Special Section
The Exciting World Of Black And White Imaging

Photos © 2000, George Schaub, All Rights Reserved

Just as when you put a new lens on your camera, loading black and white rather than color film makes you see differently. The images you make deal in the gray scale world, where tone and texture and an exciting range of light can be found. There are deep blacks, bright whites, and all the shades of gray in between. Black and white is an extremely versatile medium. It can express the stark reality of a news photo or the subtle forms of nature with equal power. Of course, all photographs are a representation of reality. But black and white allows us to consider the world and all its texture without the distraction of color. And when you become involved in processing and printing, whether the prints are made in the conventional or digital darkroom, you will soon see the amazing creative freedom black and white affords.

Most photographers shoot solely in color, but we'd bet there are a good many who stick to black and white. The dedication to black and white among art, fashion, editorial, commercial, and avid amateur photographers continues to grow, aided by new films, more accessible processing, and the new potential for printing afforded by the digital darkroom. Throughout the history of the craft black and white has held great importance. To those who collect photography it remains the medium of choice. And to those who seek greater realms of expression, the art and craft of black and white can be a lifetime's endeavor.

Today there are numerous routes into black and white, ones that you can take with any camera. The major film manufacturers continue to bring out new black and white emulsions, including a new Delta 400 from Ilford. But there's another option for everyone who does not have access to a black and white darkroom or lab, and that's the chromogenic films for virtually every format. This is actually a color type film that records only in black and white. These films can be processed in color chemicals in any minilab or major photofinishing plant. Kodak offers Select B+W 400, T400CN Professional, and even a film for Advanced Photo System format, Advantix B+W. Ilford has XP-2 400 and Konica offers monochrome VX400.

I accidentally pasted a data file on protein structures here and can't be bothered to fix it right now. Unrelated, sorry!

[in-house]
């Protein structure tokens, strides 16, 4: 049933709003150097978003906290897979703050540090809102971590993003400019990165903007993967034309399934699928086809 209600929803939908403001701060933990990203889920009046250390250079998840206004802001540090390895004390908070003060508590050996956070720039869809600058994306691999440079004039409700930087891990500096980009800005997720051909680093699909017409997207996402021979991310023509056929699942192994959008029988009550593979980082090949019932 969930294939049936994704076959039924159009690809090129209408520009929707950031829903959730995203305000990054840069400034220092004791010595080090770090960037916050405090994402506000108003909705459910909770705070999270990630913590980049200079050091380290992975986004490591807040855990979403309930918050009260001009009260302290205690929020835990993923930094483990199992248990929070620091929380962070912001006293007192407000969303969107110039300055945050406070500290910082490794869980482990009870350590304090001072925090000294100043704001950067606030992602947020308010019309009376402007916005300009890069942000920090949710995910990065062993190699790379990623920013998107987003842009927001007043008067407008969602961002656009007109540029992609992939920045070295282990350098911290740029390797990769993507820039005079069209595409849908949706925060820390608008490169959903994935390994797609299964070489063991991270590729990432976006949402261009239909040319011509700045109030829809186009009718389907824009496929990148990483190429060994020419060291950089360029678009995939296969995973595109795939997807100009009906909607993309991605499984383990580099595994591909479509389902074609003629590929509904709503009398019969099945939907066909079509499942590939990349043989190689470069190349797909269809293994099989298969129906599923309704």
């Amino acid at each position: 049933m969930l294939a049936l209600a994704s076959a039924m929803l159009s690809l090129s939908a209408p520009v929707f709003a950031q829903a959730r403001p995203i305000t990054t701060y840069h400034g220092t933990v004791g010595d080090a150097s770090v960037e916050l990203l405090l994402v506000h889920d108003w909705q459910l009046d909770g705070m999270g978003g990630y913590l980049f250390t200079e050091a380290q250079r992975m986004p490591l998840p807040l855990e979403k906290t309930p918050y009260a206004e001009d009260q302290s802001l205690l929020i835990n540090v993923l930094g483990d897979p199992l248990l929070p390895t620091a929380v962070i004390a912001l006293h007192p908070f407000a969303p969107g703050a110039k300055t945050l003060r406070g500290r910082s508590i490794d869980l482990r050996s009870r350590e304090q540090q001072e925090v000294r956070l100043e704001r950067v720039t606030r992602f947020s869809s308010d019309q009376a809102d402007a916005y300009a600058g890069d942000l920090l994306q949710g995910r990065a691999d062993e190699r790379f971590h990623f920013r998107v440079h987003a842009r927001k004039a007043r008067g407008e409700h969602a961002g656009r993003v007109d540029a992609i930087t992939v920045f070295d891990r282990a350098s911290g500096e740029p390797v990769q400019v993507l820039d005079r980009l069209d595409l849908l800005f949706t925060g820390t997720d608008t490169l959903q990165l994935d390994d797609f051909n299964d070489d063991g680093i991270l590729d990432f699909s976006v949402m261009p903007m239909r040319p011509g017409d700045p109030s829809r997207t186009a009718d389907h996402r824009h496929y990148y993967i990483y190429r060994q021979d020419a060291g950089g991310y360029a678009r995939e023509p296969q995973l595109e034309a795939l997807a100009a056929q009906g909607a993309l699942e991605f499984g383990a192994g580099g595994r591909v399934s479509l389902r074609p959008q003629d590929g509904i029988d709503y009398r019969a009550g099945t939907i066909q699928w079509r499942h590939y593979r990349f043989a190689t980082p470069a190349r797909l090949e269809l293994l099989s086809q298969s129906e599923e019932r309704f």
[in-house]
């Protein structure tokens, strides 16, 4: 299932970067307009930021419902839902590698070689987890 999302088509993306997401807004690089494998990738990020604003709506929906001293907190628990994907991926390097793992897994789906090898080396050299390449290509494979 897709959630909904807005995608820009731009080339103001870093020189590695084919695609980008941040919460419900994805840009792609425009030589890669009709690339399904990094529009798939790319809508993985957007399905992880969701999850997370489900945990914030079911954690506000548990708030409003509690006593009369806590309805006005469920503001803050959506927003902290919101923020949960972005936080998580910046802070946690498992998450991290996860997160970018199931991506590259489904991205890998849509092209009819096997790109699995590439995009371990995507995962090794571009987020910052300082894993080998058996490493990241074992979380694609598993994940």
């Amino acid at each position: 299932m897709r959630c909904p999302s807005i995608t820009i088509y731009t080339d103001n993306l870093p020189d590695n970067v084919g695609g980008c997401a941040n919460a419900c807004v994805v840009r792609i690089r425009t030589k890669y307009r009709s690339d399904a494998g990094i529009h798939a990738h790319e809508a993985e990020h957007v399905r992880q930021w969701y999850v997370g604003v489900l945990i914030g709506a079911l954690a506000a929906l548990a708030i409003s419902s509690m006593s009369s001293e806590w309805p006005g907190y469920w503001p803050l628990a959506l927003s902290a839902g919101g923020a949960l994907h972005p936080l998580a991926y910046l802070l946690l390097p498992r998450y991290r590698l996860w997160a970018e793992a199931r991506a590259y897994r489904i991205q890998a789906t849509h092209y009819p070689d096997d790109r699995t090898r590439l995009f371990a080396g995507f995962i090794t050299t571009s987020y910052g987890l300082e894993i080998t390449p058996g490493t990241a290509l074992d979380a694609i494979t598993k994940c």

When the labs print from this film (which you can also print yourself in your home darkroom or scan for use in the digital darkroom) you can get prints in virtually any color caste you want, from neutral to sepia to blue. That's because they print on color paper.

To get a sense of the real power of black and white take the time to look at prints in galleries and museums. Study the way the tonal values interact with the subject matter and how they offer an entirely new view of the world. Go to the library and get books that feature the work of the masters of the medium, including Ansel Adams, Minor White, Aaron Siskind, Henri Cartier-Bresson, Paul Strand, Eugene Smith, Robert Frank, and others. This can be a great way to study how black and white affects the ways in which a subject can be perceived. Consider the artistic controls and creative choices these photographers have made. As you begin to make images yourself you'll see how deliberate choices and an educated eye can have a very important effect on the visual and emotional impact each image can make.

All this adds up to some real photo excitement. As you explore the medium you'll begin to see how you can change the character of your image and subject by the way you choose contrast, the relationship of black, white and grays in the image, and how toning and selective exposure in printing can enhance the mood of every scene.

With all this in mind we offer our Special Section on The Exciting World of Black and White Imaging. We start out with 10 Tips for Terrific Black and White and follow up with features on lighting and other creative enhancement techniques. We are also very proud to feature the work of David Plowden, who has dedicated his life to photography in his chosen medium of black and white.

So the next time you go out and buy a few rolls of film, consider picking up some black and white. Load up your camera with black and white and prepare to see the world in an entirely different way. And for those of you who have already taken the plunge, consider expanding your creative possibilities with some of the tips we offer here.

--The Editors